22 September 2007

Harvard’s Law

Everyday, billions of consumers across the globe buy and consume brands promoted by marketers through well-thought-out advertising and marketing campaigns. Advertisers and marketers claim that their campaigns work, and that their products and brands sell through this effort.

But, when we check on consumer behaviour through research, we find it difficult to correlate consumer preference and purchase for a brand matching brand campaigns and initial research leads. Why is this so? Why do consumers say one thing during research and do something else altogether in real life?

It’s tough to answer these questions logically, except, perhaps, to cite Harvard’s Law, as applied to human beings: “Under the most rigorously controlled conditions of pressure, temperature, volume, humidity and other variables, a human being will do as it damn well pleases.” So, where does that put marketing?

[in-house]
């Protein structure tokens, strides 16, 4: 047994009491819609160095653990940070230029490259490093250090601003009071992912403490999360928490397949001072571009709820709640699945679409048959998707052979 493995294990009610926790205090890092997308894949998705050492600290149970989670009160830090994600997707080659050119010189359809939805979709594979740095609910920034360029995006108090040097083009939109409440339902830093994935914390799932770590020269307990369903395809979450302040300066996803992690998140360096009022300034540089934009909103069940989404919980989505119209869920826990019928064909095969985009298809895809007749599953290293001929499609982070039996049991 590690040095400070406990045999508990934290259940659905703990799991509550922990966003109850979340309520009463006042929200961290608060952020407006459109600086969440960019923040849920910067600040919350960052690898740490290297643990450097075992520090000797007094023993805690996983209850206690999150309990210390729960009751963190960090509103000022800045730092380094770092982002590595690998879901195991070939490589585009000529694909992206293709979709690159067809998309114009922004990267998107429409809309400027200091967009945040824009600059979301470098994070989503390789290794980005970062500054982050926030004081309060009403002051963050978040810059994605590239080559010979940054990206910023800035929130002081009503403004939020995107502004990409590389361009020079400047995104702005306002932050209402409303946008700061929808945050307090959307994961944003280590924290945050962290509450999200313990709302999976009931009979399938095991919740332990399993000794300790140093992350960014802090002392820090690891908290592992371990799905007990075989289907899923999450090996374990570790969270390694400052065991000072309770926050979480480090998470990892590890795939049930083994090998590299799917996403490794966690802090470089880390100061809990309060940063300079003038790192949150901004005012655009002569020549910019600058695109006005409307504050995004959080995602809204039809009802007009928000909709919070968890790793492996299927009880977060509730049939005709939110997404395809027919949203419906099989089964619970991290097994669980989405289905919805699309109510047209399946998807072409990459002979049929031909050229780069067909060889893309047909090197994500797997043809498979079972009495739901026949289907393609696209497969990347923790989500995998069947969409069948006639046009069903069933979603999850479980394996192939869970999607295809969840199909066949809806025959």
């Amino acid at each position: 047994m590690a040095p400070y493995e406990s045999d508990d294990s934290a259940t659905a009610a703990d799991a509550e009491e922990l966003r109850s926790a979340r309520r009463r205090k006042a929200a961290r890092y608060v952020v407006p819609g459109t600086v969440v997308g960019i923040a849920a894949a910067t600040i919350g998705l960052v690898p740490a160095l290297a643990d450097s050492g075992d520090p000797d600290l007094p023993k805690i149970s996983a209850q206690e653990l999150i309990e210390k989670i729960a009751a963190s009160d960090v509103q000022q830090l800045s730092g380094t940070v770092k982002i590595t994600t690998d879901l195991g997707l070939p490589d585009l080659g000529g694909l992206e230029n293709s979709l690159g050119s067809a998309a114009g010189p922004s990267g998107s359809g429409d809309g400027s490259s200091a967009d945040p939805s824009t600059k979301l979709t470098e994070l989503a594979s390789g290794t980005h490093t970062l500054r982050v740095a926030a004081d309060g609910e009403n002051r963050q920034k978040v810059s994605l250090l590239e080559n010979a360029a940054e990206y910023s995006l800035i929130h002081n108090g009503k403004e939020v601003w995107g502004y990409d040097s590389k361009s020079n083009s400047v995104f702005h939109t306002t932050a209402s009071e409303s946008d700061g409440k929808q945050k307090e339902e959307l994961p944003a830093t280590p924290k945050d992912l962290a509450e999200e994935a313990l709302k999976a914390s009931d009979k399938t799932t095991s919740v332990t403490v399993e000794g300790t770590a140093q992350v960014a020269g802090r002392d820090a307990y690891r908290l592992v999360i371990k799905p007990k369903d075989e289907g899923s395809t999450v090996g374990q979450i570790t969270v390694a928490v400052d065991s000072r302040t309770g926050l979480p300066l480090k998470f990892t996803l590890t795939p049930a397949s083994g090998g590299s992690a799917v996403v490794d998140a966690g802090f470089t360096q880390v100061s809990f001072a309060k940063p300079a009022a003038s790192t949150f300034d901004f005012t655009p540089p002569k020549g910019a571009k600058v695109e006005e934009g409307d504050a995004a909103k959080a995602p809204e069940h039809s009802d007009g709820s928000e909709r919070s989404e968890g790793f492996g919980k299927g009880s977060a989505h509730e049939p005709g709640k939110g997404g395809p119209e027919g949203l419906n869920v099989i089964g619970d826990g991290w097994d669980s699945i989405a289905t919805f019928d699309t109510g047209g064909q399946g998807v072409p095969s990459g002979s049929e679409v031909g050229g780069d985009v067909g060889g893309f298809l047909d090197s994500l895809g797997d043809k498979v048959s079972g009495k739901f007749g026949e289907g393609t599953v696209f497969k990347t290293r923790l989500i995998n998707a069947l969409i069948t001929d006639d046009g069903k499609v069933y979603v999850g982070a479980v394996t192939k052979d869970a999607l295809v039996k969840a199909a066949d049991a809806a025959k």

Marketing tries to determine precisely why consumers buy specific brands. To be able to do that, marketing needs to determine what and how consumers think. And then, influence that thinking to steer consumers into making a purchase in favour of the brand being marketed.

Two questions arise in my mind: One, how accurately can marketing read consumer minds and influence/control consumer thoughts? Two, can it be done at all?

From traditional consumer research using, say, focus group techniques or in-depth one-on-one interviews, marketing can – and does – determine generic consumer attitudes and feelings towards a brand. Then, it extrapolates these findings to project approximate buying behaviours. Based on this, advertising and marketing campaigns are developed.

At the moment, it’s an approximate science. Correlating consumer research to consumer insights to advertising and marketing campaigns in order to achieve desired (pre-determined) consumer behaviour is difficult. Modern tools like neuromarketing can perhaps help, but the efficacy of the campaigns must be questioned.

I believe, for marketers to claim that they know precisely what and how consumers think – and use this information to make consumers respond in a precise manner – is asking too much. All said and done, marketers have Harvard’s Law to contend with.

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